Changes in Sports Media
Texas State’s School of Journalism and Mass Communication welcomed local sports journalists Jeff Howe, Kirk Bohls and Tim Griffin Tuesday morning to discuss their experiences with the changes that are taking place in the sports industry.
The trio talked about how readers’ habits are changing as well as how social media is altering the way journalists function.
Howe, a staff writer for Hookem.com, said the way media is perceived now is a different game.
“People’s attention spans are not what they used to be,” Howe said.
Howe travels near and far looking at prospects around the state of Texas in addition to going to watch future Texas Longhorns. He said the job is unusual in that it comes at all hours of the day.
“I’ve had commitments come in at 6 a.m. or 1 a.m.,” Howe said. “It’s a tough balance sometimes.”
Bohls, a columnist for the Austin American-Statesman, says newspapers are still important to him as a news source and as a career.
“It’s educational, informative and entertaining,” Bohls said. “Personally, I think I have the best job in America.”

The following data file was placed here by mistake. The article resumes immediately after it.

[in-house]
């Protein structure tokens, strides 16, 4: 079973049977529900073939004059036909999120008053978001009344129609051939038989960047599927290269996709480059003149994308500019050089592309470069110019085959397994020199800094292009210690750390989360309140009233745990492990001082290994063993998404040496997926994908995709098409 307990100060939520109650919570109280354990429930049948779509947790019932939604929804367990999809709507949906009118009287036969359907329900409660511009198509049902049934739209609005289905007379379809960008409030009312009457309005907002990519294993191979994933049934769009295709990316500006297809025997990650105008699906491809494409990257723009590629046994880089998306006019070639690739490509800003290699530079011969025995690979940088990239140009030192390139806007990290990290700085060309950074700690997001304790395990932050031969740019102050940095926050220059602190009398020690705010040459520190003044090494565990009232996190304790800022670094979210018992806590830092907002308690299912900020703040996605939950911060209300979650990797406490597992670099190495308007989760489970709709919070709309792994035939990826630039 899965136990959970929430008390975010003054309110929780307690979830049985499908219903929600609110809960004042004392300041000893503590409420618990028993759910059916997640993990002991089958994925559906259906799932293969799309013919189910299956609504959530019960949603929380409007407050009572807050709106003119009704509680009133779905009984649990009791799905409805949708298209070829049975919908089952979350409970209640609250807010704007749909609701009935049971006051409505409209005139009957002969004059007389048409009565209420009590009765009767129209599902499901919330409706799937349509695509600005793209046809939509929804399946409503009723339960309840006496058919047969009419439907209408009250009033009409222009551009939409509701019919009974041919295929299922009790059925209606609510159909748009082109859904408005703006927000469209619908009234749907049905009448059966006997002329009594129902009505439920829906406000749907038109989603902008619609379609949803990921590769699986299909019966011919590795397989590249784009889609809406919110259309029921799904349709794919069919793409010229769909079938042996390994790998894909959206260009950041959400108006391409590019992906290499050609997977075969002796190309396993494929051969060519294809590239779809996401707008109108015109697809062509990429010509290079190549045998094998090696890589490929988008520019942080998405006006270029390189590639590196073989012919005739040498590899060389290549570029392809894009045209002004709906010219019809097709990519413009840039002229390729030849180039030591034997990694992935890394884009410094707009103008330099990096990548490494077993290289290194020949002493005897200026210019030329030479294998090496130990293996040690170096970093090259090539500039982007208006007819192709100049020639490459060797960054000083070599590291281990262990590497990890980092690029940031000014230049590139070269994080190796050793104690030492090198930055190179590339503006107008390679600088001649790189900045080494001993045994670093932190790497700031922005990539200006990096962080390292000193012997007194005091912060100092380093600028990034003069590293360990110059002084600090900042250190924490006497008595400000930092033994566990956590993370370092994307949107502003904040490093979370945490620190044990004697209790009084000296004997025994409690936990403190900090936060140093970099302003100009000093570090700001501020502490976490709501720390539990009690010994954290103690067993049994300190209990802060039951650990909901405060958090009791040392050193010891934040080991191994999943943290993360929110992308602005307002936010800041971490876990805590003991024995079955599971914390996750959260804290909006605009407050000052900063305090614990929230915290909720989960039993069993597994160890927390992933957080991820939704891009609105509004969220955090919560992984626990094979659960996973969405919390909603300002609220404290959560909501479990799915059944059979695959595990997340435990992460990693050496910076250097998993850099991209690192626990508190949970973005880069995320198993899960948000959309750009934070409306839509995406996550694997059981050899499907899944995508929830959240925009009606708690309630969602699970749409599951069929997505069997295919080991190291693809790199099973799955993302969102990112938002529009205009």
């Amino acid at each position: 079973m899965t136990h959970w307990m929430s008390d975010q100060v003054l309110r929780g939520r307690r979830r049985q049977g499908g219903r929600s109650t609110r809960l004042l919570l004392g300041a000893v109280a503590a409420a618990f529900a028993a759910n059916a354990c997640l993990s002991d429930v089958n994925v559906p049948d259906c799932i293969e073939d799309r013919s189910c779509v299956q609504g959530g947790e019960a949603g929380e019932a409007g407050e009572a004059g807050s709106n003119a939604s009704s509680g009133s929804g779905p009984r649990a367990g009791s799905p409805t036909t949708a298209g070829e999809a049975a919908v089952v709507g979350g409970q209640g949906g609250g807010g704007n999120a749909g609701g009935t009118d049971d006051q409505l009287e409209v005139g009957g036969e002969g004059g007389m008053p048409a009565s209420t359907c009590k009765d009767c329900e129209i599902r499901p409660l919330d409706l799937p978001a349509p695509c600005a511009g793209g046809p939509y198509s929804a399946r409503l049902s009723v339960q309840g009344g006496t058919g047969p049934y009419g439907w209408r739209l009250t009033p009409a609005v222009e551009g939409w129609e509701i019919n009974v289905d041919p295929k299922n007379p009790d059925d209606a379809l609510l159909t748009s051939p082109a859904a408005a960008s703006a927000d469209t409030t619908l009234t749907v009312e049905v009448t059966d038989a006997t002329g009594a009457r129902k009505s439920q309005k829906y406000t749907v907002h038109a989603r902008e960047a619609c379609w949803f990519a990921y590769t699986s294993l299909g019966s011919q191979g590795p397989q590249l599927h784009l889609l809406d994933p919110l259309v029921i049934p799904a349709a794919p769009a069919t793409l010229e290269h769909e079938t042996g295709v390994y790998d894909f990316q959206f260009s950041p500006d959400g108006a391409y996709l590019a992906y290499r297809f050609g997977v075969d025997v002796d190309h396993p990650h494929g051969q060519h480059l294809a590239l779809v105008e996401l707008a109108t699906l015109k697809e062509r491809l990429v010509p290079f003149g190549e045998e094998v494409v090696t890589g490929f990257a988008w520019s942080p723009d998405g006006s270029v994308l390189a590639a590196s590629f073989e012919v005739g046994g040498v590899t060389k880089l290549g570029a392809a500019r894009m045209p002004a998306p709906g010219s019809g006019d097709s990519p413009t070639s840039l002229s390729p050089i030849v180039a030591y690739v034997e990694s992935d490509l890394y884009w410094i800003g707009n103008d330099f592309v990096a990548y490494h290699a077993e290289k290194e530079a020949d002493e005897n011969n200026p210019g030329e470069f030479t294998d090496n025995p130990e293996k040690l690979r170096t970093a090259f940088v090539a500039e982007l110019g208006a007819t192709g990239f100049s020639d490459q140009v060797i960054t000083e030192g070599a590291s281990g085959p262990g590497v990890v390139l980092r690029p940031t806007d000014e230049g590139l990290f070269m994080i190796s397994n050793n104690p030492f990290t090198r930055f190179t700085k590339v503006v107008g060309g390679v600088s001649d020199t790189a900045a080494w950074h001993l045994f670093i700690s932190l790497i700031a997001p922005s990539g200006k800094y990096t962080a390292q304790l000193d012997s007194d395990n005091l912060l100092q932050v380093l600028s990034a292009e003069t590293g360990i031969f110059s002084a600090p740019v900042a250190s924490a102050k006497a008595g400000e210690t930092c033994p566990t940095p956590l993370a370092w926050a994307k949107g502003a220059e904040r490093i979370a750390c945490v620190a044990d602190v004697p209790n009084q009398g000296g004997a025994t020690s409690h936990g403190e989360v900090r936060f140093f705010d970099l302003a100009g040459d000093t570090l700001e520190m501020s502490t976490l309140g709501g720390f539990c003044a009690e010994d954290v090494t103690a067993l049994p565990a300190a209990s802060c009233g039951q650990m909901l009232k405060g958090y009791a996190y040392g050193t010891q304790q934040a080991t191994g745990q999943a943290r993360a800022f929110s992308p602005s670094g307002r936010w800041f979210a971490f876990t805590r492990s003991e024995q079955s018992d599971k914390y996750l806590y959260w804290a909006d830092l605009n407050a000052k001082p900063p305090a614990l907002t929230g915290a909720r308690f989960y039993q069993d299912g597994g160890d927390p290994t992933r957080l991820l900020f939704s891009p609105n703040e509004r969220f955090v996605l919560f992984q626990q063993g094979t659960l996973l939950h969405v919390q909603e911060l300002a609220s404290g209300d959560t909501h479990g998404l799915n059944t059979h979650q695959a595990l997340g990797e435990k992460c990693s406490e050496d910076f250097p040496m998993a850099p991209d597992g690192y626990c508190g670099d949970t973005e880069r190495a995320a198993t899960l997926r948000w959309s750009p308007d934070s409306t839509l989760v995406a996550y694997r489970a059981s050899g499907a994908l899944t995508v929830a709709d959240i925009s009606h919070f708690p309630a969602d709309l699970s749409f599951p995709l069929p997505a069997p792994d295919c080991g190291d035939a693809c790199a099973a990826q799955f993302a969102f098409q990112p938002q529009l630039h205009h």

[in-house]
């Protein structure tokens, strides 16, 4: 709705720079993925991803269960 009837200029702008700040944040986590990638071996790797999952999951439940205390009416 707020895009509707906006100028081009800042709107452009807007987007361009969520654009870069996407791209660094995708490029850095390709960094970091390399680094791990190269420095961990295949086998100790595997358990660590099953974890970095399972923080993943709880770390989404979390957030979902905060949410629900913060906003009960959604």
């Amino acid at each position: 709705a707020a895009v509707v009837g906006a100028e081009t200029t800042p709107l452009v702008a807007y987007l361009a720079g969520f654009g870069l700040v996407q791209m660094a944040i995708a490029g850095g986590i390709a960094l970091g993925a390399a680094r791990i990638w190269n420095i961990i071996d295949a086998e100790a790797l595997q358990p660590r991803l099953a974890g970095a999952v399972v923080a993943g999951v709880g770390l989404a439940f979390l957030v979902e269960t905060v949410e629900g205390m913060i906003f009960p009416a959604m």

Griffin, who covers the Spurs for the San Antonio Express News, said although his job revolves around a professional organization, he relates to the experiences that Bohls and Howe have been through.
“They run their program a lot like a college does,” Griffin said.
Now with social media sites like Twitter, people are finding out breaking news quicker than ever before.
“They want their news fast,” Griffin said.
Bohls discussed a time when he was told by a source, early before other media sites had revealed information, that the PAC 12 would not add Oklahoma or Texas. Bohls said he had to remain loyal to the source’s wishes by not breaking the news even though it would have been huge.
“There are standards you have to abide by,” Bohls said.